News From Russia: What you Missed Over the Weekend
Opposition politician Alexei Navalny took his campaign to Russia’s Far East, with rallies in Khabarovsk and Vladivostok. His team said up to 3,000 people attended the Vladivostok rally, but the Mayor’s Office put the count at 700, claiming most were “underage children.”
The chief editor of the local Sib.fm website resigned, claiming he was forced to delete coverage of the Navalny rallies.
The head of the fundamentalist “Christian State - Holy Rus” the group believed to be behind the arson attacks opposing the controversial Tsar Nicholas II biopic, has been placed under arrest until Nov. 22.
The court suspected Kalinin may continue criminal activities, exert pressure on witnesses, or could pose a flight risk if he was on the loose.
Tired of Merkel
After German Chancellor Angela Merkel won Sunday’s election by the smallest share of the vote since the 1940s, Russian senator Alexei Pushkov attributed the result to “a syndrome of fatigue with Merkel.”
“After four consecutive terms, some are feeling irritation and want to see a new face,” he said.
Russia’s Foreign Minister Sergei Lavrov said on Sunday that North Korea's nuclear program is deterring the United States from launching a preemptive strike on the rogue Asian country because Washington D.C. knows Pyongyang may respond.
The United States, he added, invaded Iraq in 2003 “solely because they had 100 percent information that there were no weapons of mass destruction left there.”
A senior Russian army general was killed by mortar fire alongside a translator in northeastern Syria on Saturday. The Defense Ministry confirmed Lieutenant General Valery Asapov’s death near the city of Deir Ezzor after accusing the elite U.S. forces of “feeling absolutely safe” inside Islamic State territory in the area.
Asapov’s death is the 38th officially confirmed military casualty two years since Moscow joined the war in Syria. The general reportedly commanded an army corps unit in eastern Ukraine under the nom-de-guerre “Primakov.”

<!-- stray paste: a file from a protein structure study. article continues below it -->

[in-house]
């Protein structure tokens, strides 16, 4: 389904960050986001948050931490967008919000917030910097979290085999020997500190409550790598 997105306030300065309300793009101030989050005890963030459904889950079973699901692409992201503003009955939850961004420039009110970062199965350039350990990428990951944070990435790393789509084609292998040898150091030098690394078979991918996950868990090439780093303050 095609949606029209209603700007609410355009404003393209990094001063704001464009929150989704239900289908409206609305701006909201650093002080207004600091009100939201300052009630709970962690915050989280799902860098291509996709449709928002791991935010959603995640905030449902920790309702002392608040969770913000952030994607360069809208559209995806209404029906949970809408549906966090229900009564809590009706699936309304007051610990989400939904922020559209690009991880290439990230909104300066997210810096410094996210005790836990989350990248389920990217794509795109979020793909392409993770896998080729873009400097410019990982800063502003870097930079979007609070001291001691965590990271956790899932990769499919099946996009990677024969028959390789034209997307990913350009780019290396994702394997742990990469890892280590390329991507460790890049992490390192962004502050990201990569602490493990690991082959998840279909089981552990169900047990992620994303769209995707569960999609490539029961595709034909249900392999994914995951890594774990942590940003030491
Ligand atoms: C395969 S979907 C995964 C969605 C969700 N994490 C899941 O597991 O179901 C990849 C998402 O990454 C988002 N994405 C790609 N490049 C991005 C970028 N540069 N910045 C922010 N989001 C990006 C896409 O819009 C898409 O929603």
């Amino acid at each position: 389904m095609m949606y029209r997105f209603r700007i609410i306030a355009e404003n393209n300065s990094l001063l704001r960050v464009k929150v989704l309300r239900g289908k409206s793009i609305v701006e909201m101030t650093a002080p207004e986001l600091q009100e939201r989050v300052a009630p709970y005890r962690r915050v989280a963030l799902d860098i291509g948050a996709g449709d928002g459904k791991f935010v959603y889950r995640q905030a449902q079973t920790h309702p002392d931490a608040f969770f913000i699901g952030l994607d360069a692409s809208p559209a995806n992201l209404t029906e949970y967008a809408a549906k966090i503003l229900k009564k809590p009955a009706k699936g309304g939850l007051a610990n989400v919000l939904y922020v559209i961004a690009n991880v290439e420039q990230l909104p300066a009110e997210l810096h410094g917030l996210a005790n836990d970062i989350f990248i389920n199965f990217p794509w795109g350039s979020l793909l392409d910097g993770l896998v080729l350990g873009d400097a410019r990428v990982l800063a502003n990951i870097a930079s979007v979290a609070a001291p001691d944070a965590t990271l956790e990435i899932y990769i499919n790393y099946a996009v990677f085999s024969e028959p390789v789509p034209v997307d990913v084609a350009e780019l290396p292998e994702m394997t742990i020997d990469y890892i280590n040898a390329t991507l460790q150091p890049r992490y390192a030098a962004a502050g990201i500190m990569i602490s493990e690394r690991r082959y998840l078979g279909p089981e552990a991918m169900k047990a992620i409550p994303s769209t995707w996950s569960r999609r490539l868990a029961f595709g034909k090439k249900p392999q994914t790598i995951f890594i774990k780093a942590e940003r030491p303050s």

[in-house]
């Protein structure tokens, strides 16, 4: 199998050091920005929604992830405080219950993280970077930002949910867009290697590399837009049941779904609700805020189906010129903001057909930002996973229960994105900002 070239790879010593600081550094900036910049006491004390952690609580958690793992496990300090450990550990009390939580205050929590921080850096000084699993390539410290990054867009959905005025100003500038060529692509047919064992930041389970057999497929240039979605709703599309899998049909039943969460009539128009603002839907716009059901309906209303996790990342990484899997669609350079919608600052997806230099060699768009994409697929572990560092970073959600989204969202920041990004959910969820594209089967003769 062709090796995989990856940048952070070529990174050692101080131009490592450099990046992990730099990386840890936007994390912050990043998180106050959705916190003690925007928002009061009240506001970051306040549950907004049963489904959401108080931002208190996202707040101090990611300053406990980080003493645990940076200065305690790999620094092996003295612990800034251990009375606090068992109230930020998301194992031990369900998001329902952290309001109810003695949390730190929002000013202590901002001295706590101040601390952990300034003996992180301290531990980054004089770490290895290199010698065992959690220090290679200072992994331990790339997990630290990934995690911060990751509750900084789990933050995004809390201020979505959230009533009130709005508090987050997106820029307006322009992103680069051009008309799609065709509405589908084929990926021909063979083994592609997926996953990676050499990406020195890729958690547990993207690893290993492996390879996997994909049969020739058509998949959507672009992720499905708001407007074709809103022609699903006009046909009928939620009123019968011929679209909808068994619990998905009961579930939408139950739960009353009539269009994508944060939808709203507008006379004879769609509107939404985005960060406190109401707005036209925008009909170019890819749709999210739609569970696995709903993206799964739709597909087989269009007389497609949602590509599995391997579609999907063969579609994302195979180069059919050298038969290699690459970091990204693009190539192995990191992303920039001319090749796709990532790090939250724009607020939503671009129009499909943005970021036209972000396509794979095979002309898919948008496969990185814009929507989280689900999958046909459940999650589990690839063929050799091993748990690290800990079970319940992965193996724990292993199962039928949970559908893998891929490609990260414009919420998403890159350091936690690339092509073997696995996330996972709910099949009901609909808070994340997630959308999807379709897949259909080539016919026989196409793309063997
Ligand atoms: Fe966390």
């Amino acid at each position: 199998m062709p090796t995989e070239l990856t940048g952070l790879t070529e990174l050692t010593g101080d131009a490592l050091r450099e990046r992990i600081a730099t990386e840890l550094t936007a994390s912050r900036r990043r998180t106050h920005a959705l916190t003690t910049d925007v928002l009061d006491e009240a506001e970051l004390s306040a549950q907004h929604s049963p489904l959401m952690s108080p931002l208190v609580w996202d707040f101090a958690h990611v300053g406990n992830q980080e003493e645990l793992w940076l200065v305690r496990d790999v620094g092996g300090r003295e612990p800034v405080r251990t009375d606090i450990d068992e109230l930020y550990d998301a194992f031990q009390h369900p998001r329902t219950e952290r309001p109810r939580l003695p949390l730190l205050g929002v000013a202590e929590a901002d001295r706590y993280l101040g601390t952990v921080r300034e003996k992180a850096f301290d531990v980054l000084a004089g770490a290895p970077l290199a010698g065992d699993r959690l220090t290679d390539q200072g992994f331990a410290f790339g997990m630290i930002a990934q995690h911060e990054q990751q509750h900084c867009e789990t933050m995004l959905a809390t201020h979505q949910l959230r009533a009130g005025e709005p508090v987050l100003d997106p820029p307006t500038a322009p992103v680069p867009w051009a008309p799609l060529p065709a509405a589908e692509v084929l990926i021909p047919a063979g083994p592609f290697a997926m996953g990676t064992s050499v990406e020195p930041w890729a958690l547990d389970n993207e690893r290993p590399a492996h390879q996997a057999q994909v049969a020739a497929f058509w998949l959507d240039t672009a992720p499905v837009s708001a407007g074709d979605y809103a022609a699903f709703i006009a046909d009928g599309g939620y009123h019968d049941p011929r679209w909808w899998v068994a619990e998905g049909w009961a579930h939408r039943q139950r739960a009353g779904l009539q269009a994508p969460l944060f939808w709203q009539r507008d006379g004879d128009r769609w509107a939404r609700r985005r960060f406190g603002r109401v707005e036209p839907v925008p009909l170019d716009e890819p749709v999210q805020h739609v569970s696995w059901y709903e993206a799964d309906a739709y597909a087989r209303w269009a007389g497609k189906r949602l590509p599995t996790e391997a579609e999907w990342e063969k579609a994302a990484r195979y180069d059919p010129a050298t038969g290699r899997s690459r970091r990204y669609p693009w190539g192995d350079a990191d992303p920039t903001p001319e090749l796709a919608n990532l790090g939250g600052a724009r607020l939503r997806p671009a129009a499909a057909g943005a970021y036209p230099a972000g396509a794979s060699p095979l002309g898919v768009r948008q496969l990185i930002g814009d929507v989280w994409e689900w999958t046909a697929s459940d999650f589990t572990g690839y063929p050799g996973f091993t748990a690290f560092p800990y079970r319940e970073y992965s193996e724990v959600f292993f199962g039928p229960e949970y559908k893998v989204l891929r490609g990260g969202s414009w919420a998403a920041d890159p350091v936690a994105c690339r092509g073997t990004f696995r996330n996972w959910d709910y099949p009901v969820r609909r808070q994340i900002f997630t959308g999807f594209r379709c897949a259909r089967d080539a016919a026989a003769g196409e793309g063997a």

Change of guards
U.S. Ambassador to Russia, John Tefft, will leave Moscow in a week, he said in a video interview published Saturday. His successor, John Huntsman, is expected to arrive in early October.
Police discovered the body of Viktor Tolmachyov, a famous Soviet ice-hockey goalie, a month and a half months after his death. Tolmachyov was reportedly stabbed by his daughter.
A few hundred people in St. Petersburg protested the war in Ukraine with same chants as demonstrations that toppled Yanukovych. Around 200 people carrying Ukrainian flags and blue-and-yellow balloons marched against the war on Sunday.
Residents of Stavropol lined up over the weekend to taste part of a giant cheesecake prepared in honor of City Day. The dessert was designed to feed up to 40,000 people and, at 4.2 tons, is the largest in the world, according to Russian media.
Forty-one people were detained for "disturbance of the peace" at an unauthorized demonstration titled "Anti-Capitalism" in Moscow on Saturday.
Most were released, but six members of the National Bolshevik Party will face trial, including leader Eduard Limonov, who served half a four-year prison term weapons possession, and Sergei Udaltsov, recently released after serving a sentence of 4 and a half years for his role in the opposition's May 6, 2012 demonstrations.